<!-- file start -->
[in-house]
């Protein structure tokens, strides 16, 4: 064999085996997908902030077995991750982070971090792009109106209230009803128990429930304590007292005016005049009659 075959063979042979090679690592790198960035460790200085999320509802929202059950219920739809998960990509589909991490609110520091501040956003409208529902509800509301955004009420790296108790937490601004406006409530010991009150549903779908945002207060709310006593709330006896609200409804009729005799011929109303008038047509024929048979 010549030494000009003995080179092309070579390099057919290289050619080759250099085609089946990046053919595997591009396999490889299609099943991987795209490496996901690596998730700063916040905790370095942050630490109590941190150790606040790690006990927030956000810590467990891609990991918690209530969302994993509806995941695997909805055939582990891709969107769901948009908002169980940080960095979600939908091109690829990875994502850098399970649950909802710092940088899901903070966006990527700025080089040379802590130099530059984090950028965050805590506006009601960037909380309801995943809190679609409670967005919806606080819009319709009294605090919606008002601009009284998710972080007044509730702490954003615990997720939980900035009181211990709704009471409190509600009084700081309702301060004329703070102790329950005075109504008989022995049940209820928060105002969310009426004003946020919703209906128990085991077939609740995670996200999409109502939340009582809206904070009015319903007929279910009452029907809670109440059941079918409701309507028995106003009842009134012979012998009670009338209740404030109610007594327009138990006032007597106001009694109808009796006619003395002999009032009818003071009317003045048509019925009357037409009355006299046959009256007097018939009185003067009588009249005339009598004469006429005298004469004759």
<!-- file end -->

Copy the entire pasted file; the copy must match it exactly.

[in-house]
């Protein structure tokens, strides 16, 4: 064999085996997908902030077995991750982070971090792009109106209230009803128990429930304590007292005016005049009659 075959063979042979090679690592790198960035460790200085999320509802929202059950219920739809998960990509589909991490609110520091501040956003409208529902509800509301955004009420790296108790937490601004406006409530010991009150549903779908945002207060709310006593709330006896609200409804009729005799011929109303008038047509024929048979 010549030494000009003995080179092309070579390099057919290289050619080759250099085609089946990046053919595997591009396999490889299609099943991987795209490496996901690596998730700063916040905790370095942050630490109590941190150790606040790690006990927030956000810590467990891609990991918690209530969302994993509806995941695997909805055939582990891709969107769901948009908002169980940080960095979600939908091109690829990875994502850098399970649950909802710092940088899901903070966006990527700025080089040379802590130099530059984090950028965050805590506006009601960037909380309801995943809190679609409670967005919806606080819009319709009294605090919606008002601009009284998710972080007044509730702490954003615990997720939980900035009181211990709704009471409190509600009084700081309702301060004329703070102790329950005075109504008989022995049940209820928060105002969310009426004003946020919703209906128990085991077939609740995670996200999409109502939340009582809206904070009015319903007929279910009452029907809670109440059941079918409701309507028995106003009842009134012979012998009670009338209740404030109610007594327009138990006032007597106001009694109808009796006619003395002999009032009818003071009317003045048509019925009357037409009355006299046959009256007097018939009185003067009588009249005339009598004469006429005298004469004759």